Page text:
Another time, a man showed up at our door desperate for help. He was unshaven, sickly, dressed in rags and underweight. He couldn’t hear or speak and attempted to communicate with my mother in sign language. Again, my mother’s immediate reaction was to help. And again, we didn’t have money, so it would have to be in another way. This time it didn’t take long to figure out how. She had been preparing supper for the family, and since she always made extra food (just in case someone dropped by), she brought this starving man inside, sat him down and fed him. Soup. Chicken. Bread. Whatever she was preparing for us, she served him.


My brother and I sat and watched all this with big round eyes. We’d never seen anything quite like it, and till this day I still haven’t seen anything like that: someone eat so quickly, and with so much desperation. The desperation of the hungry. When he was finally full, he got up to leave, and as he headed toward the door, he gestured thank you in sign language to my mother over and over and over again with tears in his eyes, and a look of tremendous appreciation. My mother’s eyes also filled with tears and she kept saying “you’re welcome” and “it’s okay”. And then he was gone.


These are just two examples of my mother’s kindness toward others. There are so many more. And I thank my mom for these precious, beautiful moments because they are a fundamental part of me. They have shaped me, made me more aware of the world around me, the less fortunate, the hungry, the isolated. And when Christmas rolls around, these memories surface, reminding me once again to think of others who are not as fortunate as I am, compelling me to help in any way I can. Because this holiday is not a happy time for everyone. For many people it’s a very difficult, lonely and distressing time.

So please, let us all consider helping those who needs us. By contributing food, clothing, money, toys...or just time. Every little bit helps...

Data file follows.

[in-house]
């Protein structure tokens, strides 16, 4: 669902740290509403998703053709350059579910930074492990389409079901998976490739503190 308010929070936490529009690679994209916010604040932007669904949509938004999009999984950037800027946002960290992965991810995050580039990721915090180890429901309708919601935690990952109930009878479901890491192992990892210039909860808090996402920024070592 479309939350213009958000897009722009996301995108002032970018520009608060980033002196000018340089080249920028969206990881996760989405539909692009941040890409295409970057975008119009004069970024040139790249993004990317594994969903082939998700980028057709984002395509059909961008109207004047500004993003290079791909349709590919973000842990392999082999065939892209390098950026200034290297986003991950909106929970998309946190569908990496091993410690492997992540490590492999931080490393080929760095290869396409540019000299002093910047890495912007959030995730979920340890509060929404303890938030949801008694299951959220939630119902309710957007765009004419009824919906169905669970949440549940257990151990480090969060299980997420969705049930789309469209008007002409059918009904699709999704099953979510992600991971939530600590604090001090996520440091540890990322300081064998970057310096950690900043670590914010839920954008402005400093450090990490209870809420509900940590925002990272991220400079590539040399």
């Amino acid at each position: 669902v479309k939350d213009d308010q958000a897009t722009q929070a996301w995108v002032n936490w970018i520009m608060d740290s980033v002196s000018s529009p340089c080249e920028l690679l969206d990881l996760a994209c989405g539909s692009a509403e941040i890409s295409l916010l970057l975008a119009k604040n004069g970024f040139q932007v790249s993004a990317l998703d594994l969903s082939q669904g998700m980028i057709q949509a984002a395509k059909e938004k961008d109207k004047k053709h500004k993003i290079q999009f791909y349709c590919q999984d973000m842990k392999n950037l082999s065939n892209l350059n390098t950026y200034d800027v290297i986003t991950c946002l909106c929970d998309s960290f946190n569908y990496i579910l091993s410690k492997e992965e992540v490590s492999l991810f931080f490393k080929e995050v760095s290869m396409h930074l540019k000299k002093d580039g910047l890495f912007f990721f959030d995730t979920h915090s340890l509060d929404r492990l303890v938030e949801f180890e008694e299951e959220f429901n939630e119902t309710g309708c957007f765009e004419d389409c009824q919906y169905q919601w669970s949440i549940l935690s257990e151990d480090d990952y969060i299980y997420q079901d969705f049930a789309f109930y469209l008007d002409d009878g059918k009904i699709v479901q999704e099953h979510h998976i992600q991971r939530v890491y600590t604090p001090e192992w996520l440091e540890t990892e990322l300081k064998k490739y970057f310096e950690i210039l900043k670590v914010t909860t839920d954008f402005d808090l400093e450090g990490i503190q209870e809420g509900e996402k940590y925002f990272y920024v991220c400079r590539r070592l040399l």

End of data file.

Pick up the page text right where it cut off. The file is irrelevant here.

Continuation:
26 comments:

  1. Your mother sounds like a wonderfully warm-hearted mother, Martha.I never forget that so many people have so little. Christmas can be a hard, lonely time for others. The least we can do is try and make it a little easier for them when we can.

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    1. Yes, that's the least we can do. Some people live difficult lives, and this time of year is quite distressing for them.

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  2. This is the most beautiful post, Martha. Your mom made some amazing choices - not that she had any difficulty making her decisions to help. It was obviously her nature, passed down from caring and compassionate parents. This is the best Christmas story!!

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    1. Thank you, Francie. Yes, it was passed down from caring and compassionate parents. And she chose to continue on that rode. I am grateful for that.

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  3. She taught you well Martha, what a beautiful person your mother is - an amazing warm human being

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    1. Thank you! She is a special person. She makes me proud.